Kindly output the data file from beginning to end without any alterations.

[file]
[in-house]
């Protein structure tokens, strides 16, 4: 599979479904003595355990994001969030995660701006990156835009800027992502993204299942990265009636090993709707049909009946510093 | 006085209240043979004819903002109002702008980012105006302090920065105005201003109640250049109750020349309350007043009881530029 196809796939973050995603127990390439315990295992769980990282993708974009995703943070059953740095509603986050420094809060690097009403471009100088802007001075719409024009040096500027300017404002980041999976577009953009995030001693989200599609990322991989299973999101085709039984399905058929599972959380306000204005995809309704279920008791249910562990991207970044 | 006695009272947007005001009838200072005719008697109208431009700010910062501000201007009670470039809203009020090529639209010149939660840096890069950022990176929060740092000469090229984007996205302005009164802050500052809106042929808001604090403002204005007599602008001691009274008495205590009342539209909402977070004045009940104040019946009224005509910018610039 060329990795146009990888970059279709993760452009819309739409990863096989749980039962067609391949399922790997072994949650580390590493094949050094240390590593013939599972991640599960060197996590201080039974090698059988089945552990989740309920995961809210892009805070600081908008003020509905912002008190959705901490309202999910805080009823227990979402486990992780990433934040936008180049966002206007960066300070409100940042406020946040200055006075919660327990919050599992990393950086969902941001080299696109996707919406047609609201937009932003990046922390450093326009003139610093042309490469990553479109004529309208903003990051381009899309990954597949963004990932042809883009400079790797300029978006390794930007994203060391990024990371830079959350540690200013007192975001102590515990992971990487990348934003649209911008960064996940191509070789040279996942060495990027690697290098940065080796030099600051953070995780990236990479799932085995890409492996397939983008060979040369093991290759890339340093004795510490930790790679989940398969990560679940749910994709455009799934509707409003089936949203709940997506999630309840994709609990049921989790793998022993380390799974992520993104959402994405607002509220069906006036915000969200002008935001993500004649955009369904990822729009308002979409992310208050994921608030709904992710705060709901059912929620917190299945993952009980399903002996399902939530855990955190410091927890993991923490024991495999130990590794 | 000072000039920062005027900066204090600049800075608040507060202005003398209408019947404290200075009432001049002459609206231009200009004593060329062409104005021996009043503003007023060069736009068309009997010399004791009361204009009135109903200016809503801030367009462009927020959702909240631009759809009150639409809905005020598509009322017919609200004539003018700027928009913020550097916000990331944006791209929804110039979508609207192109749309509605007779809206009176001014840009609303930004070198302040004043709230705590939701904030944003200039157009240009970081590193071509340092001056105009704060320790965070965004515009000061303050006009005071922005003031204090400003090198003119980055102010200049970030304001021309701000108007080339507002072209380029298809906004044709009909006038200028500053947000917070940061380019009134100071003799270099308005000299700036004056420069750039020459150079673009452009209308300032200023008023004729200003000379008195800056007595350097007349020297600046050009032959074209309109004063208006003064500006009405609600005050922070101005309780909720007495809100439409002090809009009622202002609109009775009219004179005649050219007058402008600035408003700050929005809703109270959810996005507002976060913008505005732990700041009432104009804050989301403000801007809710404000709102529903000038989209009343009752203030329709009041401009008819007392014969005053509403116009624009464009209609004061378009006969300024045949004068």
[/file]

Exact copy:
[in-house]
């Protein structure tokens, strides 16, 4: 599979479904003595355990994001969030995660701006990156835009800027992502993204299942990265009636090993709707049909009946510093 | 006085209240043979004819903002109002702008980012105006302090920065105005201003109640250049109750020349309350007043009881530029 196809796939973050995603127990390439315990295992769980990282993708974009995703943070059953740095509603986050420094809060690097009403471009100088802007001075719409024009040096500027300017404002980041999976577009953009995030001693989200599609990322991989299973999101085709039984399905058929599972959380306000204005995809309704279920008791249910562990991207970044 | 006695009272947007005001009838200072005719008697109208431009700010910062501000201007009670470039809203009020090529639209010149939660840096890069950022990176929060740092000469090229984007996205302005009164802050500052809106042929808001604090403002204005007599602008001691009274008495205590009342539209909402977070004045009940104040019946009224005509910018610039 060329990795146009990888970059279709993760452009819309739409990863096989749980039962067609391949399922790997072994949650580390590493094949050094240390590593013939599972991640599960060197996590201080039974090698059988089945552990989740309920995961809210892009805070600081908008003020509905912002008190959705901490309202999910805080009823227990979402486990992780990433934040936008180049966002206007960066300070409100940042406020946040200055006075919660327990919050599992990393950086969902941001080299696109996707919406047609609201937009932003990046922390450093326009003139610093042309490469990553479109004529309208903003990051381009899309990954597949963004990932042809883009400079790797300029978006390794930007994203060391990024990371830079959350540690200013007192975001102590515990992971990487990348934003649209911008960064996940191509070789040279996942060495990027690697290098940065080796030099600051953070995780990236990479799932085995890409492996397939983008060979040369093991290759890339340093004795510490930790790679989940398969990560679940749910994709455009799934509707409003089936949203709940997506999630309840994709609990049921989790793998022993380390799974992520993104959402994405607002509220069906006036915000969200002008935001993500004649955009369904990822729009308002979409992310208050994921608030709904992710705060709901059912929620917190299945993952009980399903002996399902939530855990955190410091927890993991923490024991495999130990590794 | 000072000039920062005027900066204090600049800075608040507060202005003398209408019947404290200075009432001049002459609206231009200009004593060329062409104005021996009043503003007023060069736009068309009997010399004791009361204009009135109903200016809503801030367009462009927020959702909240631009759809009150639409809905005020598509009322017919609200004539003018700027928009913020550097916000990331944006791209929804110039979508609207192109749309509605007779809206009176001014840009609303930004070198302040004043709230705590939701904030944003200039157009240009970081590193071509340092001056105009704060320790965070965004515009000061303050006009005071922005003031204090400003090198003119980055102010200049970030304001021309701000108007080339507002072209380029298809906004044709009909006038200028500053947000917070940061380019009134100071003799270099308005000299700036004056420069750039020459150079673009452009209308300032200023008023004729200003000379008195800056007595350097007349020297600046050009032959074209309109004063208006003064500006009405609600005050922070101005309780909720007495809100439409002090809009009622202002609109009775009219004179005649050219007058402008600035408003700050929005809703109270959810996005507002976060913008505005732990700041009432104009804050989301403000801007809710404000709102529903000038989209009343009752203030329709009041401009008819007392014969005053509403116009624009464009209609004061378009006969300024045949004068």